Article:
In the much anticipated Obamacare case, King v. Burwell, handed down June 25, the Supreme Court, in a 6-3 decision ruled that subsidies will continue to go to recipients, not only exchanges set up by state governments, but also in the states where the Federal government and set up a state exchange. When dozens of states either tried or gave up on establishing these expensive exchanges, the Federal government came in and set one up in that state.
The unpopular Obama Health Care Law, now over five years old, originally envisioned that the exchanges would operate as online marketplaces where people could find different levels of insurance and where qualifying residents could use advanceable tax credits to pay for some or all of plan premiums.
However, as these exchanges have started operating state by state, it is becoming commonplace that policies available in both the state and federal exchanges severely restrict the doctors and health care facilities in its plan networks. Evidence continues to emerge as to the extent of these limits.  Plan holders across the country have been finding out that under his or her new exchange plan, access to top hospitals, doctors, and drugs are all more restricted.
While many are quick to blame insurance companies, the real culprit is the Obamacare provision under which exchange bureaucrats must exclude insurers who offer policies deemed to allow “excessive or unjustified” health care spending by policyholders.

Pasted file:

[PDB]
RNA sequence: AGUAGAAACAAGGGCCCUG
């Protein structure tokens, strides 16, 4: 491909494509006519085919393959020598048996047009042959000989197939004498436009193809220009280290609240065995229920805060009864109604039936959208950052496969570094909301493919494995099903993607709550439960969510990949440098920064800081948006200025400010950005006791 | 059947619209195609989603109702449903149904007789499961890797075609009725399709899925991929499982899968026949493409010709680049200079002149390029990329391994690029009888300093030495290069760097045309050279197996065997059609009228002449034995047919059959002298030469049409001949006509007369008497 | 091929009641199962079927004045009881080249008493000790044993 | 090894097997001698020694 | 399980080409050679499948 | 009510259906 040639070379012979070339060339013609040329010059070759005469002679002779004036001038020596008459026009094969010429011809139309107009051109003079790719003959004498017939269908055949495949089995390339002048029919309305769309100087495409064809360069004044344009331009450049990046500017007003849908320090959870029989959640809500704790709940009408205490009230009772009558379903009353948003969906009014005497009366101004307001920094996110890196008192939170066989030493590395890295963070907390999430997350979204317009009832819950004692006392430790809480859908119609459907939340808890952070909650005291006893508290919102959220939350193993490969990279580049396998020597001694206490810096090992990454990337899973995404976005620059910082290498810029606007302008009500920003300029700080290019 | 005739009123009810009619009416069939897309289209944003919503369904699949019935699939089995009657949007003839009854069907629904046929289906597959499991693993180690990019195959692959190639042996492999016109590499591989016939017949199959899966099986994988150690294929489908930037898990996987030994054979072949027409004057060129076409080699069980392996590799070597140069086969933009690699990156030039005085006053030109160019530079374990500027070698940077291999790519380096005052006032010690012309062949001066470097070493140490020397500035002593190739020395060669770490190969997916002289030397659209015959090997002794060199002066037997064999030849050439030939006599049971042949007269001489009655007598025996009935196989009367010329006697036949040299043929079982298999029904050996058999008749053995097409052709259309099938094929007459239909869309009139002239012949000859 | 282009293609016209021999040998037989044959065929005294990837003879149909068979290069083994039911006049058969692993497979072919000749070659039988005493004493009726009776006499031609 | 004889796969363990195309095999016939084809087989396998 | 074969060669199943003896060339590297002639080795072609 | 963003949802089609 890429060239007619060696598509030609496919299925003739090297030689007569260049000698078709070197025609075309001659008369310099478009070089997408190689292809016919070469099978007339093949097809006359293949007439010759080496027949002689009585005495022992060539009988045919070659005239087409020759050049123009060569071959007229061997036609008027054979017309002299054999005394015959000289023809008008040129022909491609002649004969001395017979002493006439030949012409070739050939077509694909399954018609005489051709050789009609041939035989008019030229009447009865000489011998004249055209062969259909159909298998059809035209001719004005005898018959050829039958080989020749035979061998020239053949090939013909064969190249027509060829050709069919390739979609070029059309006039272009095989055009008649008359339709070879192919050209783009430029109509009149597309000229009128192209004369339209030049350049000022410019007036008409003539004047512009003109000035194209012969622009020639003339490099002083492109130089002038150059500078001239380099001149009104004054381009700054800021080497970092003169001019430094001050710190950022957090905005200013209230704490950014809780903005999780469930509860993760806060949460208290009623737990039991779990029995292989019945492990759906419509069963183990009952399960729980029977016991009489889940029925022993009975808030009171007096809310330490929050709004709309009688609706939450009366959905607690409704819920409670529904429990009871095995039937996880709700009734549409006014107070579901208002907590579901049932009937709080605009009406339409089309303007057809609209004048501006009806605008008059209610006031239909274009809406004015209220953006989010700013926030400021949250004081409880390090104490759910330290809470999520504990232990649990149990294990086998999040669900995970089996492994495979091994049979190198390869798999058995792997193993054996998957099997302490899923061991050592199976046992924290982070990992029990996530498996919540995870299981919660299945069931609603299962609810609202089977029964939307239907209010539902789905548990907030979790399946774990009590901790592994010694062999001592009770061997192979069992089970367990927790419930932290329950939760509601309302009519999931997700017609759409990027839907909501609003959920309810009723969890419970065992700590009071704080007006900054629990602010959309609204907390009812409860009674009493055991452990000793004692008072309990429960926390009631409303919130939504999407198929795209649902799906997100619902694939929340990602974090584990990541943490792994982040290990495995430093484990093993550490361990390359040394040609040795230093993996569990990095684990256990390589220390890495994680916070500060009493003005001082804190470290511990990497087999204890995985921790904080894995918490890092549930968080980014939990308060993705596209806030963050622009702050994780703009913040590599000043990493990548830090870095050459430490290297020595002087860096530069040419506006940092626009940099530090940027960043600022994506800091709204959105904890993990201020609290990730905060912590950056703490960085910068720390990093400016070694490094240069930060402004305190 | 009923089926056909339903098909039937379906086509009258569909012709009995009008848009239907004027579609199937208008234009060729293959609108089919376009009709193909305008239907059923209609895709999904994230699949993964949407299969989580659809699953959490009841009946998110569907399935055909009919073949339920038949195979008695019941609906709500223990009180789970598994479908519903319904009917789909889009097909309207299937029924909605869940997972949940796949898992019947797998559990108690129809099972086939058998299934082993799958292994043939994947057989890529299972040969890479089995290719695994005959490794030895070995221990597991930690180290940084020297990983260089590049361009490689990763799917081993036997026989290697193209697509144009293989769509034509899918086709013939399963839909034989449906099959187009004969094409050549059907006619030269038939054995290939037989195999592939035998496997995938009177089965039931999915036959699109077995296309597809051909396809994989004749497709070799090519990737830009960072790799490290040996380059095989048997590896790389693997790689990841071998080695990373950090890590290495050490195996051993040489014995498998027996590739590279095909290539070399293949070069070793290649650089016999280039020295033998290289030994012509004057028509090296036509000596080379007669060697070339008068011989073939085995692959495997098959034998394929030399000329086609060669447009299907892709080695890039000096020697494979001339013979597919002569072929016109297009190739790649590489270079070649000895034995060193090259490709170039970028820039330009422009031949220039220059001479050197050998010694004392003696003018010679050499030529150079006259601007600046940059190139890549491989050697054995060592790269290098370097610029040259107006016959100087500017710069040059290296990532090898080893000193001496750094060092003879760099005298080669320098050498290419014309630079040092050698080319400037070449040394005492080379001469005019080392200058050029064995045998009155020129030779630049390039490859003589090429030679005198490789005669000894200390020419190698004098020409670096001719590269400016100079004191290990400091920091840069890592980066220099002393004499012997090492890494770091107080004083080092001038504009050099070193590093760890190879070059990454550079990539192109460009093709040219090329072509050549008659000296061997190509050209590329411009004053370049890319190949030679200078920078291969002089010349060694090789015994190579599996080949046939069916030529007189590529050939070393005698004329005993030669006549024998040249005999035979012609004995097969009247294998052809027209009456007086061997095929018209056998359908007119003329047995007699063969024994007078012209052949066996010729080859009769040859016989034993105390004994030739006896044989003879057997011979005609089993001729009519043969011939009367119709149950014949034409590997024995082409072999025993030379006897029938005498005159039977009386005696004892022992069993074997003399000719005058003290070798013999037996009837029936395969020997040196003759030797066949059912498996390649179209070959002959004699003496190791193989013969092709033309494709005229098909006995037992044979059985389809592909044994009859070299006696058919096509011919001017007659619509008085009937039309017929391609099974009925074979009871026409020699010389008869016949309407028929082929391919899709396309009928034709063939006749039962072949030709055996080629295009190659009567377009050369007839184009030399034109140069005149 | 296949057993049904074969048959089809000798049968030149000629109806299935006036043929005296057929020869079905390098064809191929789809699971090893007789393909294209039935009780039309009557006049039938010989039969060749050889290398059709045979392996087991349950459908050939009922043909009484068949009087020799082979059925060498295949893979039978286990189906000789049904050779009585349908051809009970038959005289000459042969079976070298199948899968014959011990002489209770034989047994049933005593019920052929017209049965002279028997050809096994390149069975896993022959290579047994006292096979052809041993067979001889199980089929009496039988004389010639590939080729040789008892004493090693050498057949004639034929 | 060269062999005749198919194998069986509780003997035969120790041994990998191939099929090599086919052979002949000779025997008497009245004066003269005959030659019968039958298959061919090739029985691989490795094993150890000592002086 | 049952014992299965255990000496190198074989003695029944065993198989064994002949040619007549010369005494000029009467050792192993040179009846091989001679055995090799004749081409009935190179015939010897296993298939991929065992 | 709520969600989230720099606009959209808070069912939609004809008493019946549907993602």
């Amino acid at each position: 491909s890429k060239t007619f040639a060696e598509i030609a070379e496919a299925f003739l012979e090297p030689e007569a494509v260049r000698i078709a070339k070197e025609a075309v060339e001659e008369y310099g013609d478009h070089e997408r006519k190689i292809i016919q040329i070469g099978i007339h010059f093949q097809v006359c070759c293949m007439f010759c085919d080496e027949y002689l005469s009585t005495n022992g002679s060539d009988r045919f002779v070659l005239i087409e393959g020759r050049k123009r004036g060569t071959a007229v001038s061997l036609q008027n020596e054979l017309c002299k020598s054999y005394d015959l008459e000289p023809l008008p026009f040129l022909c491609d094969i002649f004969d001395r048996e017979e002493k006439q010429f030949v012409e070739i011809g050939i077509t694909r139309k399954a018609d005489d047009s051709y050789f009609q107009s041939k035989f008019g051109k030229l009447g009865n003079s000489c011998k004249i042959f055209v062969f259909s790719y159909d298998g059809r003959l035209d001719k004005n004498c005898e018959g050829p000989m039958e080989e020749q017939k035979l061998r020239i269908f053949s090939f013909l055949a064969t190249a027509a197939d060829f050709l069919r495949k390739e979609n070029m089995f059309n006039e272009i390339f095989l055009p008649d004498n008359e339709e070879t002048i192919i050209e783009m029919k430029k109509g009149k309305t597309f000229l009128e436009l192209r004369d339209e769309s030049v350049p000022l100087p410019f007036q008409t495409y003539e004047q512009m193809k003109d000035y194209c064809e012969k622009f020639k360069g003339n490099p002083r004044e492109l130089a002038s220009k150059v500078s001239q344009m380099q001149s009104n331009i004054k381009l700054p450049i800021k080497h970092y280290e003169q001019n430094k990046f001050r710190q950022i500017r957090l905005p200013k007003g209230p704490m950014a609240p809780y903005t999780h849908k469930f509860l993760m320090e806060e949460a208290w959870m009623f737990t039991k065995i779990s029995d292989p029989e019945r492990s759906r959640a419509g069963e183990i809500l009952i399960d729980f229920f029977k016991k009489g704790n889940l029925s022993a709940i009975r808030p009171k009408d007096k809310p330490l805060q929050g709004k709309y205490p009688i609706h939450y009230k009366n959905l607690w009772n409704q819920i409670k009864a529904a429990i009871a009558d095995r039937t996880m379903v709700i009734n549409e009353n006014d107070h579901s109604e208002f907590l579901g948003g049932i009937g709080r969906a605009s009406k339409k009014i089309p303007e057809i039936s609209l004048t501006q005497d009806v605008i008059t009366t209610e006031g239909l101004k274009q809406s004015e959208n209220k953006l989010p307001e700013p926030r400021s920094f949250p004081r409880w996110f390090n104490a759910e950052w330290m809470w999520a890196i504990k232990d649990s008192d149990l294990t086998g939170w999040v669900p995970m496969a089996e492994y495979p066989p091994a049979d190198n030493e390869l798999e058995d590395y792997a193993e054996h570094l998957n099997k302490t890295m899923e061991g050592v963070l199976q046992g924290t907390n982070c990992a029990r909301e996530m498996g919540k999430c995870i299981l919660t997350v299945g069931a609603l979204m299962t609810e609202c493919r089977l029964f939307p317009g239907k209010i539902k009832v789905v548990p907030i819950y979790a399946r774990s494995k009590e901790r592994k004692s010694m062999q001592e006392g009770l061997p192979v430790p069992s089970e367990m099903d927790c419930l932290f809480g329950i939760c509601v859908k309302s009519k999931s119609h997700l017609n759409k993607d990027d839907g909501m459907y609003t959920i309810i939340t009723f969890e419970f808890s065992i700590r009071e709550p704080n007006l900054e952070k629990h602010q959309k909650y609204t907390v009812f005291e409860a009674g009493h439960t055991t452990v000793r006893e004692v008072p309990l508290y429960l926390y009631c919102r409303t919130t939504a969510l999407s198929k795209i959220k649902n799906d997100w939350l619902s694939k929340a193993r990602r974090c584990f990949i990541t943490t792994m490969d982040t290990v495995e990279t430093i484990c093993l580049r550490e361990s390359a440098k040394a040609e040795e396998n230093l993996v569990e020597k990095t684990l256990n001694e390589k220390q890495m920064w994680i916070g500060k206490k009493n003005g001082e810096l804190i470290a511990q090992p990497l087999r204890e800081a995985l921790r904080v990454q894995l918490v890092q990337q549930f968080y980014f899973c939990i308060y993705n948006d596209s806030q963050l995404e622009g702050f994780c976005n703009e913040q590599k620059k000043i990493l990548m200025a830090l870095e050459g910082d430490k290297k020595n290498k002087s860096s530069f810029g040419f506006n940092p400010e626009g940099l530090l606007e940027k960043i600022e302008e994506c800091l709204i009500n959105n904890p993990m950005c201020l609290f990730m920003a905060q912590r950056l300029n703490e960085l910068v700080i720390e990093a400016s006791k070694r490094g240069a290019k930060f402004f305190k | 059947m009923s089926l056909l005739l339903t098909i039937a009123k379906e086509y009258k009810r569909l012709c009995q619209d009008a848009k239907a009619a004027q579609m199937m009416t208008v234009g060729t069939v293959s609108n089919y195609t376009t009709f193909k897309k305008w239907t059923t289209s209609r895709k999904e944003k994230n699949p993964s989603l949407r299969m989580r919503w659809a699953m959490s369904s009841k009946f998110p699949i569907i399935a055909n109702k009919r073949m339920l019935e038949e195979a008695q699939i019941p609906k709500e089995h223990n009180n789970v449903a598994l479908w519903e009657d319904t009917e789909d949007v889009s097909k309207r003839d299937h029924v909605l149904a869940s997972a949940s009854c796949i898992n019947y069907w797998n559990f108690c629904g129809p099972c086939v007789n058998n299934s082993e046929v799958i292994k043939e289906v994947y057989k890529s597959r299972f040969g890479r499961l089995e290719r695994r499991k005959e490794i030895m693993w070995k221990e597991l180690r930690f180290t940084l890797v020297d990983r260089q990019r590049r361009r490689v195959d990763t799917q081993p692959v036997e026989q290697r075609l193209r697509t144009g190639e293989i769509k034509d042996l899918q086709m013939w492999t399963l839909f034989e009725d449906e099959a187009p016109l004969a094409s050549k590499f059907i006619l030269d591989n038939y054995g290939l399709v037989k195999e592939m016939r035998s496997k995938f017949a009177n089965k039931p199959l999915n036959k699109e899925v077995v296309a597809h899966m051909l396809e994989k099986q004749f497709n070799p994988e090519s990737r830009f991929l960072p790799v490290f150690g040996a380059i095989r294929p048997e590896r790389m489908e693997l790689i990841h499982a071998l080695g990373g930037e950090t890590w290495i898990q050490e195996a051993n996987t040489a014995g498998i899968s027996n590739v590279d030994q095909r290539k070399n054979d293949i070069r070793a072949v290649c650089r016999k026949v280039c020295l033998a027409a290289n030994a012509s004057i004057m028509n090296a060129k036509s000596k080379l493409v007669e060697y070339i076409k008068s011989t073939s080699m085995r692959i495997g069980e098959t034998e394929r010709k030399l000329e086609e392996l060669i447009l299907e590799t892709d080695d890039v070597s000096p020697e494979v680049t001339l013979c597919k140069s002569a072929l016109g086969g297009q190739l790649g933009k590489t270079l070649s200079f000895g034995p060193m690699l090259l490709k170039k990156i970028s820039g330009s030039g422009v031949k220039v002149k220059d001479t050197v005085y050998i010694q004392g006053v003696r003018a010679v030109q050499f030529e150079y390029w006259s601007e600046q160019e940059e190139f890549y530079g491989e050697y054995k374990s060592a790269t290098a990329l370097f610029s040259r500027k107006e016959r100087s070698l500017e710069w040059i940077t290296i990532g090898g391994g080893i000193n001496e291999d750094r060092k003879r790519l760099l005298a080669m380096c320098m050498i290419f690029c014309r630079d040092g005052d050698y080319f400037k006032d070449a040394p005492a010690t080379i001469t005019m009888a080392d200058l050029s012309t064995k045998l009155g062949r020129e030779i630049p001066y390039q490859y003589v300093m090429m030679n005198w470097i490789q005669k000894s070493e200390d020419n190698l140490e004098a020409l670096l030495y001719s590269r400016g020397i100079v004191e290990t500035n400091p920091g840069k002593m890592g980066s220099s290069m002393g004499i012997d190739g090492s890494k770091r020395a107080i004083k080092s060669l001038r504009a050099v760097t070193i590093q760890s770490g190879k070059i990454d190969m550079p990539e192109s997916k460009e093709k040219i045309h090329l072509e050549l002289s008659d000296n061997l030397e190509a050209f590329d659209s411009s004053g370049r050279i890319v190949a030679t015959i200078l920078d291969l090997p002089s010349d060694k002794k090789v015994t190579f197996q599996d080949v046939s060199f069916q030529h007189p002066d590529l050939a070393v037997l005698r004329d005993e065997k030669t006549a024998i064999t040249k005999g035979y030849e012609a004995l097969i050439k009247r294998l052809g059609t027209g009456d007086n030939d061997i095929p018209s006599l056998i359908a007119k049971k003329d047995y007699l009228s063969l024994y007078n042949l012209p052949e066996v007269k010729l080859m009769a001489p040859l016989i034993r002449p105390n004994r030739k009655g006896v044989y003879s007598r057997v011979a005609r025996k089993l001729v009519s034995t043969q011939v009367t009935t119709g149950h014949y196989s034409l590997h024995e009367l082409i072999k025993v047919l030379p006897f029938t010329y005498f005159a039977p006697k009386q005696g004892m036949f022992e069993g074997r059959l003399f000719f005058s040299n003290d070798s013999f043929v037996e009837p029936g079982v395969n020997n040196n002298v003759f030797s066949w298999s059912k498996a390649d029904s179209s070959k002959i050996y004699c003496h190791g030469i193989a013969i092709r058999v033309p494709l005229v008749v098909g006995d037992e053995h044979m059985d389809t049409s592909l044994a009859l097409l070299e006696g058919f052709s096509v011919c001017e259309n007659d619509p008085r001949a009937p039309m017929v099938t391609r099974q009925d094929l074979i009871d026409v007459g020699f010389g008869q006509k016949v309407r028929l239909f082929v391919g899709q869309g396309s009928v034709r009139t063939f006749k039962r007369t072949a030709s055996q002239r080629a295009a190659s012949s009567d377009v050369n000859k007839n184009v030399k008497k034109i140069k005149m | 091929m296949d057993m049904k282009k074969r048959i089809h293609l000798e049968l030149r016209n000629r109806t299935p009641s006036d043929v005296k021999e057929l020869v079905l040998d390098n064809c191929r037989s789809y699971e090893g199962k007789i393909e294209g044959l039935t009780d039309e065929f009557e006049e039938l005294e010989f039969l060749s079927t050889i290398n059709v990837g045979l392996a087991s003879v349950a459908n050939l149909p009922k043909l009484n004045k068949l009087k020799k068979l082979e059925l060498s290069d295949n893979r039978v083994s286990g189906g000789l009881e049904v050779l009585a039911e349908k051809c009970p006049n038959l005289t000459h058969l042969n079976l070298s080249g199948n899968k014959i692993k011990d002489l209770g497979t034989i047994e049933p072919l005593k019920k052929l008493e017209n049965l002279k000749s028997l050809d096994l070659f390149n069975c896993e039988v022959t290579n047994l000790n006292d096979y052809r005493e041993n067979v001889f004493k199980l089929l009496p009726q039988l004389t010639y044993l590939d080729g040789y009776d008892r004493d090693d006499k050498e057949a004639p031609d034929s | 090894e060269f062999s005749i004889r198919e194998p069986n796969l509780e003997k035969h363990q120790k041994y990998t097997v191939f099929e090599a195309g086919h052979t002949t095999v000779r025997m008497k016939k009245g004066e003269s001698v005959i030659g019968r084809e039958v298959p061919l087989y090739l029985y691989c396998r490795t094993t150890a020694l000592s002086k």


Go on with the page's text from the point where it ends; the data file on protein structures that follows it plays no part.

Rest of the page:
Under the Federal health law, state insurance commissioners are to recommend to its state exchanges the exclusion of “particular health insurance issuers … based on a pattern or practice of excessive or unjustified premium increases.” The exchanges not only exclude policies in an exchange when government authorities do not agree with premium levels, but the exchanges must even exclude insurers whose plans outside the exchange offer consumers the ability to reduce the danger of treatment denial by paying what those government authorities consider an “excessive or unjustified” amount.
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This means that insurers who hope to be able to gain customers within the exchanges have a strong disincentive to offer any adequately funded plans that do not drastically limit access to care. So even if you contact insurers directly, outside the exchange, you are likely to find it hard or impossible to find an adequate individual plan. (See documentation at www.nrlc.org/medethics/healthcarerationing.)
When the government limits what can be charged for health insurance, it restricts what people are allowed to pay for medical treatment. While everyone would prefer to pay less–or nothing–for health care (or anything else), government price controls prevent access to lifesaving medical treatment that costs more to supply than the prices set by the government.
While Obamacare continues to remain law until a pro-repeal President can be elected, it is important to continue to educate friends and neighbors about the dangers the law poses in restricting what Americans can spend to save their own lives and the lives of their families. You can follow up-to-date reports here: powellcenterformedicalethics.blogspot.com
For more on taxpayer subsidies helping to pay for plans that cover elective abortion, go here.
LifeNews Note: Jennifer Popik is a medical ethics attorney with National Right to Life. This column originally appeared in its publication National Right to Life News Today.